Thursday 15 July 2021

The Levelling Up Con

This was Boris Johnson's big agenda-driving speech. Long time Tory watchers will recall this is a theme Johnson is fond of, having visited it under a series of guises and slogans, but is there any substance or are we dealing with whispy rhetoric?

It would be easy to dismiss, and a set of words were duly delivered in the characteristic, haphazard style. There was a weird digression on the "loony left" of the 1980s, and an equally bizarre line on how focusing government investment outside of the South East doesn't mean cutting down their share of the pie. Someone's been reading the wrong people on the whys and wherefores of the Chesham and Amersham result. There was a plea for all local leaders to beat a path to his door as he raised the prospect of more devolution for England, acknowledging that the metro mayor model isn't suitable for all circumstances. This could take the shape of the repatriation of a range of powers by local authorities, with the caveat they'd have to pass a vaguely defined fiscal responsibility and democratic accountability test. In other words, don't expect more powers to pass to Salford and Preston any time soon. And apart from an awkward and bruising exchange about Tory racism and the England team, that was it. It took Johnson an hour to say what could have been said in five minutes.

This shouldn't be entirely dismissed as hot air. There is a project of Tory modernisation and large sums have been allocated to key projects, including the super fashionable gigafactories and more monies for research and design. But befitting the disjointed delivery, the programme matches the dilletantism of the Tory leader. This is a million miles from the thought-through approach to economic regeneration and addressing geographic disparities, and leaves some thinking 'levelling up' is an empty signifier, a soundbite for people to read what they wish into it. Much like the 'Northern Powerhouse' and 'Midlands Engine' rubbish of George Osborne's time in Number 11.

Peeling off the nonsense and clearing away the debris of waffle, two things remain. Because of the focus on infrastructure those immediately benefiting from the Treasury's largesse will be big construction firms and key manufacturers. There will be the trickle down of Keynesian multipliers, but while this is happening the Tories are ending furlough and taking £20/week off the poorest families in the country. Levelling up never means intervening to bail out our people. Here Tory spending is the means for reinforcing and concentrating economic power in the hands of their class, and with the numbers of vacancies growing. removing time-limited support is the stick the Tories think they need to get people out of slovenly habits picked up these last 18 months. The second? Sitting back and hoping for the best. Dole out a few more powers to councils, combined authorities, and metro mayors, give them a few million here and there to fix local transport issues (caused by the privatisation and fragmentation of networks ... by the Tories) and let them do the hard work of nurturing businesses and attracting investment. It just remains for Johnson to visit a new factory here, a new road there over the next couple of years and, he believes, the optics will do an election winning job.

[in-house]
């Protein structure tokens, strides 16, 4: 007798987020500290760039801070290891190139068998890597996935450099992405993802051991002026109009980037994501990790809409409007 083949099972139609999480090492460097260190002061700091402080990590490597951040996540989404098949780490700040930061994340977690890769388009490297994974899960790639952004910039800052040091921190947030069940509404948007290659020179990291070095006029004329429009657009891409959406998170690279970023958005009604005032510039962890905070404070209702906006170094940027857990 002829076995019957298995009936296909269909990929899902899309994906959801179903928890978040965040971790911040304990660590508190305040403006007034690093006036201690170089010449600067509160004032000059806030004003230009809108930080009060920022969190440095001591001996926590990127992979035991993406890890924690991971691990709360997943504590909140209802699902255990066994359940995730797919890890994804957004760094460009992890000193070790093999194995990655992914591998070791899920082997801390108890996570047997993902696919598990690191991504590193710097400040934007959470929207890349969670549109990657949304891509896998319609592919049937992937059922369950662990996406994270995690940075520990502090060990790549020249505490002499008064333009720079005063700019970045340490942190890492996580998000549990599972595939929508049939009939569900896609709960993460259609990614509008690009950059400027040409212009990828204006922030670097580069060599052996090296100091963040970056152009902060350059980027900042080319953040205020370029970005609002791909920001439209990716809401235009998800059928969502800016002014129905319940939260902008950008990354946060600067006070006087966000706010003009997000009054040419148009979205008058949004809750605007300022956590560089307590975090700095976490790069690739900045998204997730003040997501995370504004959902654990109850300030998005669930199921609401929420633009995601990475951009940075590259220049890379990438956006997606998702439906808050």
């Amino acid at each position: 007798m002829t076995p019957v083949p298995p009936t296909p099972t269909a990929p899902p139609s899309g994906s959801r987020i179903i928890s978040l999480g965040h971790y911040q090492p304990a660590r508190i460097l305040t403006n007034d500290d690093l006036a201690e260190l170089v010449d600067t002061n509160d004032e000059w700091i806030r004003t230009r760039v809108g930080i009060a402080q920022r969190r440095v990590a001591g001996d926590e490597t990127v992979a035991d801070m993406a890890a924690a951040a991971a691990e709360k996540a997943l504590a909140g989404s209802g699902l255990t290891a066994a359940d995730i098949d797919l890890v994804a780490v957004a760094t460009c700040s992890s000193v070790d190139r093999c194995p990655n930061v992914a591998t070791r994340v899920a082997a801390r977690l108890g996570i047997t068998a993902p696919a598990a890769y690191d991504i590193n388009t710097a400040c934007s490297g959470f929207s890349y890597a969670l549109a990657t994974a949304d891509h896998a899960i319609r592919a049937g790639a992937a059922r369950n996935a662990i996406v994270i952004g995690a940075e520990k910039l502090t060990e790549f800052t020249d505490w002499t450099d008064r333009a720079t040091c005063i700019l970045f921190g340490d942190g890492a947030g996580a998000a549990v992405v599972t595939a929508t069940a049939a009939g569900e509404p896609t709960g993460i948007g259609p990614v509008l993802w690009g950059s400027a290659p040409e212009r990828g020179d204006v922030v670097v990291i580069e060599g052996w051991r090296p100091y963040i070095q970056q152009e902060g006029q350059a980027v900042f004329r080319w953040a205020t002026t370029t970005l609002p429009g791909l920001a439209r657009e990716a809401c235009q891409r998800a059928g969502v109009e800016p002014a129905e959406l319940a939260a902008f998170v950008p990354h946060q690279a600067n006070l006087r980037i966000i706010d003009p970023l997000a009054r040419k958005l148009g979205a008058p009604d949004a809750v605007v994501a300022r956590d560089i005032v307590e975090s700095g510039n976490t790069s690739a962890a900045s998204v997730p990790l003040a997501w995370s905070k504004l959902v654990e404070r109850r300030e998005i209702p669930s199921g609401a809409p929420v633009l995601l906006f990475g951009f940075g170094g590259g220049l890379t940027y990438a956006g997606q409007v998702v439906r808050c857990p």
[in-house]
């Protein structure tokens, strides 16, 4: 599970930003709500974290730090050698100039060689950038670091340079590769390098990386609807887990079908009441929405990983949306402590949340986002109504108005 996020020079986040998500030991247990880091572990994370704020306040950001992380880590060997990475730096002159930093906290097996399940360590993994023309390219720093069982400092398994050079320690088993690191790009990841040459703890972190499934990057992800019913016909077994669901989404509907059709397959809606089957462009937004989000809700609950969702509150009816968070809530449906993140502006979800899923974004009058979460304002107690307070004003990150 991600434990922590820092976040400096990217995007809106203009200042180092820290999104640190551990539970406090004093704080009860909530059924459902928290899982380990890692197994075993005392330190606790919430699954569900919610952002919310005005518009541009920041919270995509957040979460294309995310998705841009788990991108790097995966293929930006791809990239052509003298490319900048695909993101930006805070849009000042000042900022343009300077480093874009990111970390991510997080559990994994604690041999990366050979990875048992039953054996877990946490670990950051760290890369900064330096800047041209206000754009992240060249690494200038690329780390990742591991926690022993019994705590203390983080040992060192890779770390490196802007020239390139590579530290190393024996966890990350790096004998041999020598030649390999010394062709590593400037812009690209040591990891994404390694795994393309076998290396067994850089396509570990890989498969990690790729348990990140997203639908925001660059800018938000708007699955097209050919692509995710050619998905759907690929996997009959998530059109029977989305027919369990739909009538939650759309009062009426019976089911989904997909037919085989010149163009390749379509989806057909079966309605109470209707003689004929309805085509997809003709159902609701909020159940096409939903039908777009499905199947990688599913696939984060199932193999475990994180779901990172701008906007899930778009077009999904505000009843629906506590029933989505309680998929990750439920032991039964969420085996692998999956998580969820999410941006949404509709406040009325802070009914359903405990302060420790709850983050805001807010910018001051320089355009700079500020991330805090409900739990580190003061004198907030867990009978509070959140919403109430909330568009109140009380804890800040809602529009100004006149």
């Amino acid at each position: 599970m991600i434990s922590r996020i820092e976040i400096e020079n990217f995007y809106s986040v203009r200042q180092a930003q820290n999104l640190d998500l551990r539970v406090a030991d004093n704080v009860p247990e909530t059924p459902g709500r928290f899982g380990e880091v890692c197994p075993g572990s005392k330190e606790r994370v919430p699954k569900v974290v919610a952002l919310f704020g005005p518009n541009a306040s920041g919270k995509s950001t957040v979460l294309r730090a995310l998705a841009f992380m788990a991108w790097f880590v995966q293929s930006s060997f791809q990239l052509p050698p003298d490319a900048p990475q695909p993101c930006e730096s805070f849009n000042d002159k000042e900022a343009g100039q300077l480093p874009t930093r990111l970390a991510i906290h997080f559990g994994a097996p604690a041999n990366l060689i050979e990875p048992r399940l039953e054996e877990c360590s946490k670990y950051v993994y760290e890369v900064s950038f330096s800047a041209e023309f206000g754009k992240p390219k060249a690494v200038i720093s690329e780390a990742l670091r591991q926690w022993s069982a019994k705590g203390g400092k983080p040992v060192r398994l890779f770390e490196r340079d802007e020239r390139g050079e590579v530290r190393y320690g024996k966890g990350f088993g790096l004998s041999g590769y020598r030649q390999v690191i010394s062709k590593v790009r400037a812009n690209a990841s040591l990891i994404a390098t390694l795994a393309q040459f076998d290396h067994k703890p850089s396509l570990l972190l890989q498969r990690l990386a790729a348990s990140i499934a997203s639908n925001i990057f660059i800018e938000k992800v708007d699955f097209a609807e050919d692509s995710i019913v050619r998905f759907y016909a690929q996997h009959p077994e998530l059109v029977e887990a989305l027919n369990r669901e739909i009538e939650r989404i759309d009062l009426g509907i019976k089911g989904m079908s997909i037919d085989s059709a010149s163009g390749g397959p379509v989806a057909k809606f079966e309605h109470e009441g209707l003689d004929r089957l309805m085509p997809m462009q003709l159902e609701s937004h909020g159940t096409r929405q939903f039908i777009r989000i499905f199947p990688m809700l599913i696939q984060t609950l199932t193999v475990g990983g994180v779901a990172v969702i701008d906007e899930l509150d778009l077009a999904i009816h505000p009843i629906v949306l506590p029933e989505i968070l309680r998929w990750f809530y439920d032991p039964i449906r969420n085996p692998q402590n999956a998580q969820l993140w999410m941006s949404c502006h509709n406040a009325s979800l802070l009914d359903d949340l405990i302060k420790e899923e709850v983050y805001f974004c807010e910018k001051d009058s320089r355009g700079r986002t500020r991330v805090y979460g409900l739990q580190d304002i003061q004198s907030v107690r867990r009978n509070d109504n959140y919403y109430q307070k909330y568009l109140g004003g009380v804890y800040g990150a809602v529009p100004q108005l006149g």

This leaves plenty of hostages to fortune. There's plenty of scope for the government to be mired in cronyism and corruption scandals. Having more or less got away with the last round of NHS-related crookedness, and looking to bed it down further in in state institutions, it's almost as if Tory modernisation is purposely scattering a minefield for the party to later step on. With cracks and vulnerabilities starting to show, it's no means guaranteed softer Tory voters will carry on turning a blind eye. Who knows, perhaps these might be occasions for the opposition to do some opposition and actually lead public opinion for a change.

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1 comment:

David Walsh said...

And the Deputy V/Chancellor at Staffordshire Uni puts the nonsense of levelling up into the context of the needs of (your home patch) the average Stoke family in Comment Central;